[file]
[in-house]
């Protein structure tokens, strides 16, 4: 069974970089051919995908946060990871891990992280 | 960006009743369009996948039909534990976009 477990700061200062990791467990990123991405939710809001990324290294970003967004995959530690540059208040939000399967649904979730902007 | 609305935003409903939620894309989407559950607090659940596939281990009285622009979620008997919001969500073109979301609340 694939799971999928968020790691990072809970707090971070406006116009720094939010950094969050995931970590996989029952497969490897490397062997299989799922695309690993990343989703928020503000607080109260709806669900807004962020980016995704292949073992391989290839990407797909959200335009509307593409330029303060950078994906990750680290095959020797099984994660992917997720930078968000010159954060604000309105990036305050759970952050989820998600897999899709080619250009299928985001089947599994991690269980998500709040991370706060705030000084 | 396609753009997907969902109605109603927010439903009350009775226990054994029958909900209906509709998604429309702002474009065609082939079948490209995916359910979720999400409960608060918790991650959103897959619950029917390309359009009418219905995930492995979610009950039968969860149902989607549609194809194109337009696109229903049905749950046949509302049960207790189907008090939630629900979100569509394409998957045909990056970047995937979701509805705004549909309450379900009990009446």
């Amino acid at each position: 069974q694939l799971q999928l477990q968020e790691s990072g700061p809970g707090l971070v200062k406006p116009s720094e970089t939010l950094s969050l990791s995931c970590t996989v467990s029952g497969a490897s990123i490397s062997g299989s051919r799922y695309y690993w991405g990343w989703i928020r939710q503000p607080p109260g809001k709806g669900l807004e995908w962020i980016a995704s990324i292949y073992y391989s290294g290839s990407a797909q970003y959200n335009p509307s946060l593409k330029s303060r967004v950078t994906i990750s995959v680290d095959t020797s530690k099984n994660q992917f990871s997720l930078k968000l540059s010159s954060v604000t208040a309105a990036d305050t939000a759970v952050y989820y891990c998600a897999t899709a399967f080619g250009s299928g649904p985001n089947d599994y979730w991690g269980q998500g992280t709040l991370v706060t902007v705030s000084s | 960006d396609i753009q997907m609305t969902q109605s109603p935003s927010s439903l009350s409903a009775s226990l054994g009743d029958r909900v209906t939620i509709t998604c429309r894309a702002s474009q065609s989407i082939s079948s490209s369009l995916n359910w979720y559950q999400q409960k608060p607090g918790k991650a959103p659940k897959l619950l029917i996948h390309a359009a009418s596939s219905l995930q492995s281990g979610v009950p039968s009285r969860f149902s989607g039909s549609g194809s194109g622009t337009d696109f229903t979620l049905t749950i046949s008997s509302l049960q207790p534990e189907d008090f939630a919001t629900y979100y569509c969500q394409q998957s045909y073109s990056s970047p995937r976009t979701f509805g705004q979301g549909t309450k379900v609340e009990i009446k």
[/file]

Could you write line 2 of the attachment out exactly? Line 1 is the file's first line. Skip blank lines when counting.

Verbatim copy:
């Protein structure tokens, strides 16, 4: 069974970089051919995908946060990871891990992280 | 960006009743369009996948039909534990976009 477990700061200062990791467990990123991405939710809001990324290294970003967004995959530690540059208040939000399967649904979730902007 | 609305935003409903939620894309989407559950607090659940596939281990009285622009979620008997919001969500073109979301609340 694939799971999928968020790691990072809970707090971070406006116009720094939010950094969050995931970590996989029952497969490897490397062997299989799922695309690993990343989703928020503000607080109260709806669900807004962020980016995704292949073992391989290839990407797909959200335009509307593409330029303060950078994906990750680290095959020797099984994660992917997720930078968000010159954060604000309105990036305050759970952050989820998600897999899709080619250009299928985001089947599994991690269980998500709040991370706060705030000084 | 396609753009997907969902109605109603927010439903009350009775226990054994029958909900209906509709998604429309702002474009065609082939079948490209995916359910979720999400409960608060918790991650959103897959619950029917390309359009009418219905995930492995979610009950039968969860149902989607549609194809194109337009696109229903049905749950046949509302049960207790189907008090939630629900979100569509394409998957045909990056970047995937979701509805705004549909309450379900009990009446």